This spring God provided this 2000 Chevy Astro van for our egg delivery van for free! Our old delivery van had 275,000 miles on it and the transmission went out. It was not worth fixing. We are very grateful for this provision.

Our neighbor, who is a contractor, tore down a deck and brought the wood to us rather than taking it to the dump. We recycled some of the wood by making it into a picket fence for around Cathy’s kitchen garden. Our only cost was for nails and paint. 

Some of the wood we recycled to make a grape trellis and quiet spot around our camp fire ring. Here again our only costs were: one post, a 2×12 for stairs (which has not been made yet) and nails. We plan to weather it by using a special homemade weathering stain. You can make it by taking equal parts of white vinegar and regular iced tea. Add a steel wool pad or some rusty nails and let sit for a week or so. Then apply to the wood. It will look like dirty water, but within a short period of time it will chemically weather the wood with an authentic weathered look. You can then apply a clear wood preservative if you desire.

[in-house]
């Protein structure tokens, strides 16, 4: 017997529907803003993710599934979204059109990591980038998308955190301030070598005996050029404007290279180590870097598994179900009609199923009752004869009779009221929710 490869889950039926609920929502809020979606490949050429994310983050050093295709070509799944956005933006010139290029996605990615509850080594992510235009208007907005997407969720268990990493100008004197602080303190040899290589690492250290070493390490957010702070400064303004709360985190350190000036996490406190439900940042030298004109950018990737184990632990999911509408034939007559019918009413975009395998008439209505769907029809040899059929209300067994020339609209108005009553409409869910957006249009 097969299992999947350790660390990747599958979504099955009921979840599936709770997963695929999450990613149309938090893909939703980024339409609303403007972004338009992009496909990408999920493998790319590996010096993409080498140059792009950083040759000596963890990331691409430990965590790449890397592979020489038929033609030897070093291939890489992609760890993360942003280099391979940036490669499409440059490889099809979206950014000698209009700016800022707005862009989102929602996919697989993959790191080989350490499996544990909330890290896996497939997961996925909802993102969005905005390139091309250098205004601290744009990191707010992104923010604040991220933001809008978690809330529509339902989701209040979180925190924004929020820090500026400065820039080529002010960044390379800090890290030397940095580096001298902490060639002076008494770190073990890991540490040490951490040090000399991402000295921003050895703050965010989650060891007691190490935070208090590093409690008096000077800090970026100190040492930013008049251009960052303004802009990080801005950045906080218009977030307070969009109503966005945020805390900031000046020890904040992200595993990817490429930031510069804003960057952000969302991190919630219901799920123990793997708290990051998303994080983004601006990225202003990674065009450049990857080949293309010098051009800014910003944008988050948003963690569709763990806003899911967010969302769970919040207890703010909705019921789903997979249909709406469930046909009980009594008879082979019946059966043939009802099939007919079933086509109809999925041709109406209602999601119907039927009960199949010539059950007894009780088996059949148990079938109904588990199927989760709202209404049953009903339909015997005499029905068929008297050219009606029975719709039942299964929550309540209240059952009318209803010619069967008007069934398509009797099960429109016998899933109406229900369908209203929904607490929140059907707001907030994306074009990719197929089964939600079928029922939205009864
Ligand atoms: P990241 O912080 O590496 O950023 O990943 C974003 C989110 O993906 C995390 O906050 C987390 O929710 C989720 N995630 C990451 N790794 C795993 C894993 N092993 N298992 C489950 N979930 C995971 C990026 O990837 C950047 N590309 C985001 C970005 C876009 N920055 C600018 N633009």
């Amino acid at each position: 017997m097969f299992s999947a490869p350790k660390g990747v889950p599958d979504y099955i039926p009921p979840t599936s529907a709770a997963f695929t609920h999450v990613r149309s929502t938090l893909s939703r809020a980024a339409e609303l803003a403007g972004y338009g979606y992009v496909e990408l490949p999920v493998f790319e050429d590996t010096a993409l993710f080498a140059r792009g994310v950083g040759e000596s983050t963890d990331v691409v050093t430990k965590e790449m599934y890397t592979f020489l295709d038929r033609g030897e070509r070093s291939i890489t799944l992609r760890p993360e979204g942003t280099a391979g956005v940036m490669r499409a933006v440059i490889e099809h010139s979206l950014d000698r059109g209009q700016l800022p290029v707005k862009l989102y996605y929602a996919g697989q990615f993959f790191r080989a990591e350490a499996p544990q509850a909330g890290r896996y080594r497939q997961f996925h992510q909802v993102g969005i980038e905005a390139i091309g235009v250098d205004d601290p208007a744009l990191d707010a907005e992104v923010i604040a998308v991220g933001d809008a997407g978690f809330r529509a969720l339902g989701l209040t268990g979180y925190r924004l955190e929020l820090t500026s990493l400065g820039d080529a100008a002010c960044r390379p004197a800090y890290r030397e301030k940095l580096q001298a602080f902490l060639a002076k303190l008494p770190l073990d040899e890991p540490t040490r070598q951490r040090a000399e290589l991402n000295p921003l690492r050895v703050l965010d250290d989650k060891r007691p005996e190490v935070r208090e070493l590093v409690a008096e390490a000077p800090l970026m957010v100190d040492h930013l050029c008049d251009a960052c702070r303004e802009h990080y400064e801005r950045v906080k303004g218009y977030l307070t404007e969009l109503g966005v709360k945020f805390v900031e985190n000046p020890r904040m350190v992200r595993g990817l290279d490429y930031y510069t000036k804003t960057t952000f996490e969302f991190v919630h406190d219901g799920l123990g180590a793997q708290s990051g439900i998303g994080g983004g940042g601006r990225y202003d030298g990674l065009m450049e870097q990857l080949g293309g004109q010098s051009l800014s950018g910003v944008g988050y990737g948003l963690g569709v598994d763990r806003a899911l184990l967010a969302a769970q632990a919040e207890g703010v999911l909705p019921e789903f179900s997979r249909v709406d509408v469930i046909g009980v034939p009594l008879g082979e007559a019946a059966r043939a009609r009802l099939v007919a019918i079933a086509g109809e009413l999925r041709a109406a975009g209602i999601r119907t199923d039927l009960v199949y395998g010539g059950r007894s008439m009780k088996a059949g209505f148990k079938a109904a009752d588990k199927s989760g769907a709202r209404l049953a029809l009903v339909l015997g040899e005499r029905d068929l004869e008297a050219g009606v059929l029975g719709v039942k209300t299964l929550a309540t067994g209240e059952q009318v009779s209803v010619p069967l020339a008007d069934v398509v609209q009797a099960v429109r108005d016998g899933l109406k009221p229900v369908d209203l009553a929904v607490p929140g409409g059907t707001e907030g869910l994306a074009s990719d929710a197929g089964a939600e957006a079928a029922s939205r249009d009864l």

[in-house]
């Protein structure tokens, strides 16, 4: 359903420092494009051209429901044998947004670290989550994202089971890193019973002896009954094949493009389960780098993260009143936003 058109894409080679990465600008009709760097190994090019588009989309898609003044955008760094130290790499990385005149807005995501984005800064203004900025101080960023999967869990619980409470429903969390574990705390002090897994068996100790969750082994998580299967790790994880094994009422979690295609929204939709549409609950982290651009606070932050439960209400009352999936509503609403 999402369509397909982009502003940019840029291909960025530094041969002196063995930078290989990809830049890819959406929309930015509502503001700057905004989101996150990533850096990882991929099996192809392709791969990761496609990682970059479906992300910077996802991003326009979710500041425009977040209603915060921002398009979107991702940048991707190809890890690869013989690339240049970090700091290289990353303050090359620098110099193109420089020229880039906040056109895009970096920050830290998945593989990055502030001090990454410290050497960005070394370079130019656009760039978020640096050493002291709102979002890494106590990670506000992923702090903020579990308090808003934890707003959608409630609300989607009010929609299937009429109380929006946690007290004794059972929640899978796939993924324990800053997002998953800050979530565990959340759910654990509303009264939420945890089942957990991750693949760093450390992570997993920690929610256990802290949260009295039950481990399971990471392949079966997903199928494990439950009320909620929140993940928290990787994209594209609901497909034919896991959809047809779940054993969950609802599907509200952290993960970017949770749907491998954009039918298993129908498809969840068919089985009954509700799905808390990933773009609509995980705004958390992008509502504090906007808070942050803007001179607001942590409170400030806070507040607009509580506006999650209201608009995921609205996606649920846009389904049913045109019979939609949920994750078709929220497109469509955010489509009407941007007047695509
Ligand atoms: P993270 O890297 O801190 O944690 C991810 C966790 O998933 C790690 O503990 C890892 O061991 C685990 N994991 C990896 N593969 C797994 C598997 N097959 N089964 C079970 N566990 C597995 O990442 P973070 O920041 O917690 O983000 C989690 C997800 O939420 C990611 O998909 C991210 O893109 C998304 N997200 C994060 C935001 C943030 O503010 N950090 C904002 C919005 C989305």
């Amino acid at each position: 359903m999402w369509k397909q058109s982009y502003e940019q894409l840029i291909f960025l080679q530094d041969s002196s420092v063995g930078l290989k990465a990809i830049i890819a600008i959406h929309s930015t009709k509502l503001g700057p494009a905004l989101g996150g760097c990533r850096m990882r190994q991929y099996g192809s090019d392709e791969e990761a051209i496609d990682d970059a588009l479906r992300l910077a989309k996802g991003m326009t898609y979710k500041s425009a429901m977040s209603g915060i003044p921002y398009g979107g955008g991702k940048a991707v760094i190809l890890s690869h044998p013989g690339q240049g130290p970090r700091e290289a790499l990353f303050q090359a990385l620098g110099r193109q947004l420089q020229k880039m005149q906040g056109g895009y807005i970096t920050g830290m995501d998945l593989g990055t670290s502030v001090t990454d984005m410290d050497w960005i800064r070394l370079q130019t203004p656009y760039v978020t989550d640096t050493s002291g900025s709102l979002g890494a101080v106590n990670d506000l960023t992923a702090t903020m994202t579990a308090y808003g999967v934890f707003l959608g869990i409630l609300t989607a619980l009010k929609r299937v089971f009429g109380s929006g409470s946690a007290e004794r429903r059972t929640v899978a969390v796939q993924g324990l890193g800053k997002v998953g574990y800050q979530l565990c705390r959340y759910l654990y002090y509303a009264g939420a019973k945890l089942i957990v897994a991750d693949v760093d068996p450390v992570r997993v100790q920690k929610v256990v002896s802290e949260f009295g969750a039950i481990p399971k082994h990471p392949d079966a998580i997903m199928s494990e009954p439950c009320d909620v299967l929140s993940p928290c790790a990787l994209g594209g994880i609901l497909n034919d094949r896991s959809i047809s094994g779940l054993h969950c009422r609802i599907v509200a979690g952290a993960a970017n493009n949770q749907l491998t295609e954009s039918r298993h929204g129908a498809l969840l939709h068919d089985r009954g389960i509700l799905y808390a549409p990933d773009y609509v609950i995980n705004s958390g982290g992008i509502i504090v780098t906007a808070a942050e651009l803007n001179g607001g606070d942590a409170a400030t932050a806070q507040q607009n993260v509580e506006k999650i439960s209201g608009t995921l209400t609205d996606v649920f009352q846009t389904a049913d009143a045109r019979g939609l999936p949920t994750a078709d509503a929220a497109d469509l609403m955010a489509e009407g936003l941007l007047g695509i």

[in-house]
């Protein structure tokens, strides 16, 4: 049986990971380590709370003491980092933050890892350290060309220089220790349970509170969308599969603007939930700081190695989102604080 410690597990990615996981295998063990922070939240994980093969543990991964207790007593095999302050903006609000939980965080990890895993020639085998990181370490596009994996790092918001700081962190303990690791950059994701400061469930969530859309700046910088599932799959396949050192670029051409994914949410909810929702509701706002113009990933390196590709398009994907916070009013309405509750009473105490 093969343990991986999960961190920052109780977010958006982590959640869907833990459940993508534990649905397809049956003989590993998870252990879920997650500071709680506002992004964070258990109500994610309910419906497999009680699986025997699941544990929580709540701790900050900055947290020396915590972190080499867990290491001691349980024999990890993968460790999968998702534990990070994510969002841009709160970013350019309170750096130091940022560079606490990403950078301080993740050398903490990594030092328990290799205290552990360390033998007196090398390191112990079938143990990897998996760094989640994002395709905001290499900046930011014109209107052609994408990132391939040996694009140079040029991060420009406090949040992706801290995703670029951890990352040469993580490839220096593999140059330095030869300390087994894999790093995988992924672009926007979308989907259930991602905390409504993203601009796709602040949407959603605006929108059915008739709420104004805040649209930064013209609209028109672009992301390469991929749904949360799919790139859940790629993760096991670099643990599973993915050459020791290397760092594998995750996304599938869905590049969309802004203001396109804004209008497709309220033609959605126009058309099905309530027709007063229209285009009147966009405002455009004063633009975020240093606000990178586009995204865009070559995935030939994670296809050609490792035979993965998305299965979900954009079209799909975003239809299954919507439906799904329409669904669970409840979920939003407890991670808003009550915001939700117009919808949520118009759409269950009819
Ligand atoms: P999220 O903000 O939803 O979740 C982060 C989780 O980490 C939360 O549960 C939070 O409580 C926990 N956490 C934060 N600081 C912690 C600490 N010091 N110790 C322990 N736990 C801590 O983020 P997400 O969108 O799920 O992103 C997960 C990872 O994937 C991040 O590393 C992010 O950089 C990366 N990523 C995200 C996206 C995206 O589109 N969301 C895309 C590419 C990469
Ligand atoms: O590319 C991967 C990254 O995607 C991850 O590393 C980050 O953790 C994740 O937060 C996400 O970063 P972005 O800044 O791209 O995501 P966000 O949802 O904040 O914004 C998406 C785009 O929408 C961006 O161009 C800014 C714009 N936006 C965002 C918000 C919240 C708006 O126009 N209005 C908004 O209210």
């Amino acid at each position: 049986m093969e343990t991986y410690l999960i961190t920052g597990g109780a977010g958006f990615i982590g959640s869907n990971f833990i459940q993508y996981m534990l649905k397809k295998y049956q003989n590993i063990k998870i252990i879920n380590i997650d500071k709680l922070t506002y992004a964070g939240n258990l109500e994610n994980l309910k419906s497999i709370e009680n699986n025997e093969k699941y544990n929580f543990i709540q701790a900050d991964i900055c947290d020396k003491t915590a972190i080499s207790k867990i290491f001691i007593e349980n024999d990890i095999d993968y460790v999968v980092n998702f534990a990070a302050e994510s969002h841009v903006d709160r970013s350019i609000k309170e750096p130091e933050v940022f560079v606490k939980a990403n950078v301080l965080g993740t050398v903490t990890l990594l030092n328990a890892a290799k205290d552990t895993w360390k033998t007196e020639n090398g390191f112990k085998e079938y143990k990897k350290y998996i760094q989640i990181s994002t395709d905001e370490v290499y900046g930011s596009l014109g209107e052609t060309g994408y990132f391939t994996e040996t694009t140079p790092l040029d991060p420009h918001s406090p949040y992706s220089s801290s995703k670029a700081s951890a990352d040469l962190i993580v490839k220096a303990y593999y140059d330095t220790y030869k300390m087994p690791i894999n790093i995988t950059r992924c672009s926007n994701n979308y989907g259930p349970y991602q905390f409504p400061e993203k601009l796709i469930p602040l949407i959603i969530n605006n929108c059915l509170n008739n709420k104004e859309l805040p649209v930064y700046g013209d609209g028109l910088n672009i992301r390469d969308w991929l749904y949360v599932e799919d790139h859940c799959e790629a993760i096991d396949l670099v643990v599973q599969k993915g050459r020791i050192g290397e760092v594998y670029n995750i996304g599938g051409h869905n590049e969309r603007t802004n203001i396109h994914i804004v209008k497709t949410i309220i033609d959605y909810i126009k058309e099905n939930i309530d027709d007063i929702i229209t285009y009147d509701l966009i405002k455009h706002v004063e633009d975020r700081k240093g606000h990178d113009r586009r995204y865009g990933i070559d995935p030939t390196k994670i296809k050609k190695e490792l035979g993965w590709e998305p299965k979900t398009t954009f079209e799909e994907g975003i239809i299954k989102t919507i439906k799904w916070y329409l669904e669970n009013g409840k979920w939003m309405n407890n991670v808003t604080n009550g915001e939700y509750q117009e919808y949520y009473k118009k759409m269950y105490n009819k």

At the end of last year God provided these three bikes in excellent condition for only $15 dollars each! The two on the right sold for around $500 new. We use bikes a lot here on the farm. You can travel 3 to 4 times faster with a bike than by walking and it is much easier. Bikes don’t require any fossil fuels, nor do they emit pollution. They also provide the benefit of exercise over a four wheeler. I (Myron) have put 100 miles on the middle bike in the last four months here on the farm as I went about my work. That would have been a lot of additional walking.

Floating Lights in the Pasture

The next Saturday evening after Blondie’s escapade, our son Nathan and I (Myron) rode our bikes out the lane just as it was getting dark. We enjoy going out the lane at dusk and taking in the peacefulness of the evening. We saw some people in our front pasture near the road and some white lights and red lights floating across the pasture. What was going on?! The parking lot out at the road was full of vehicles. We stopped and talked with a few of the people who were in the parking lot. They were members of Mid-Atlantic Search and Rescue. It is a volunteer organization based in Rockville that searches for missing people. They were using the front pasture and surrounding woods for a training exercise for their search dogs. Several people would hide in the pasture or woods and the dogs would search for them. The dogs had a light attached to their backs so that their trainers could see the dog’s location in the dark. The effect was that the lights appeared to float above the ground as the dogs ran looking for the "missing" people. It was pretty neat. It is interesting living on park property and having a part in worthwhile organizations like Search and Rescue and the American Chestnut Foundation.  If you would like to find out more about Search and Rescue, you can check out their website at www.midatlanticdogs.org